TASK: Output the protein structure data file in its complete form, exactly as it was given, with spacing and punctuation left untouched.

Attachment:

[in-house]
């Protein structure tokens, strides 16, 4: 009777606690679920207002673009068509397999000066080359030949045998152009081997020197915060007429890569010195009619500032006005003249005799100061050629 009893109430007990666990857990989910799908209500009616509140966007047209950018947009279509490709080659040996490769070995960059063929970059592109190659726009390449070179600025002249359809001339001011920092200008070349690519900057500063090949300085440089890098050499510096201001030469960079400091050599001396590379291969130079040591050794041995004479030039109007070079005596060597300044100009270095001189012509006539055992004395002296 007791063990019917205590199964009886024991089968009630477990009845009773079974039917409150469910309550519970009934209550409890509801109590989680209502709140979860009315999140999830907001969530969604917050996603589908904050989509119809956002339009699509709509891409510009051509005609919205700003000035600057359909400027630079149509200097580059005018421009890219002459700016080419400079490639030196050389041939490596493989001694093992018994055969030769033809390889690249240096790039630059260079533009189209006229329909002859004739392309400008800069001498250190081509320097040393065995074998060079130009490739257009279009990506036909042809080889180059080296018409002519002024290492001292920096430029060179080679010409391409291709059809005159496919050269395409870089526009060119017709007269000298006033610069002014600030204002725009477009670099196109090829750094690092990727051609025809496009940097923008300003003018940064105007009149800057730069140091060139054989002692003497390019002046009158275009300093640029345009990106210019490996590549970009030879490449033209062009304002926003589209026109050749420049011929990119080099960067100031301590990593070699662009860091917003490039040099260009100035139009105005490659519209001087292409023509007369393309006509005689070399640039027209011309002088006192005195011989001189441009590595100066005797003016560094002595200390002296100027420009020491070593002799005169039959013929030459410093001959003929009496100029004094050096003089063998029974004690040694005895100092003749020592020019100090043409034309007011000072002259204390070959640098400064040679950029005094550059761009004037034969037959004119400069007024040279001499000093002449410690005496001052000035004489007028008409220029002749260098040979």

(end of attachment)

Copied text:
[in-house]
């Protein structure tokens, strides 16, 4: 009777606690679920207002673009068509397999000066080359030949045998152009081997020197915060007429890569010195009619500032006005003249005799100061050629 009893109430007990666990857990989910799908209500009616509140966007047209950018947009279509490709080659040996490769070995960059063929970059592109190659726009390449070179600025002249359809001339001011920092200008070349690519900057500063090949300085440089890098050499510096201001030469960079400091050599001396590379291969130079040591050794041995004479030039109007070079005596060597300044100009270095001189012509006539055992004395002296 007791063990019917205590199964009886024991089968009630477990009845009773079974039917409150469910309550519970009934209550409890509801109590989680209502709140979860009315999140999830907001969530969604917050996603589908904050989509119809956002339009699509709509891409510009051509005609919205700003000035600057359909400027630079149509200097580059005018421009890219002459700016080419400079490639030196050389041939490596493989001694093992018994055969030769033809390889690249240096790039630059260079533009189209006229329909002859004739392309400008800069001498250190081509320097040393065995074998060079130009490739257009279009990506036909042809080889180059080296018409002519002024290492001292920096430029060179080679010409391409291709059809005159496919050269395409870089526009060119017709007269000298006033610069002014600030204002725009477009670099196109090829750094690092990727051609025809496009940097923008300003003018940064105007009149800057730069140091060139054989002692003497390019002046009158275009300093640029345009990106210019490996590549970009030879490449033209062009304002926003589209026109050749420049011929990119080099960067100031301590990593070699662009860091917003490039040099260009100035139009105005490659519209001087292409023509007369393309006509005689070399640039027209011309002088006192005195011989001189441009590595100066005797003016560094002595200390002296100027420009020491070593002799005169039959013929030459410093001959003929009496100029004094050096003089063998029974004690040694005895100092003749020592020019100090043409034309007011000072002259204390070959640098400064040679950029005094550059761009004037034969037959004119400069007024040279001499000093002449410690005496001052000035004489007028008409220029002749260098040979």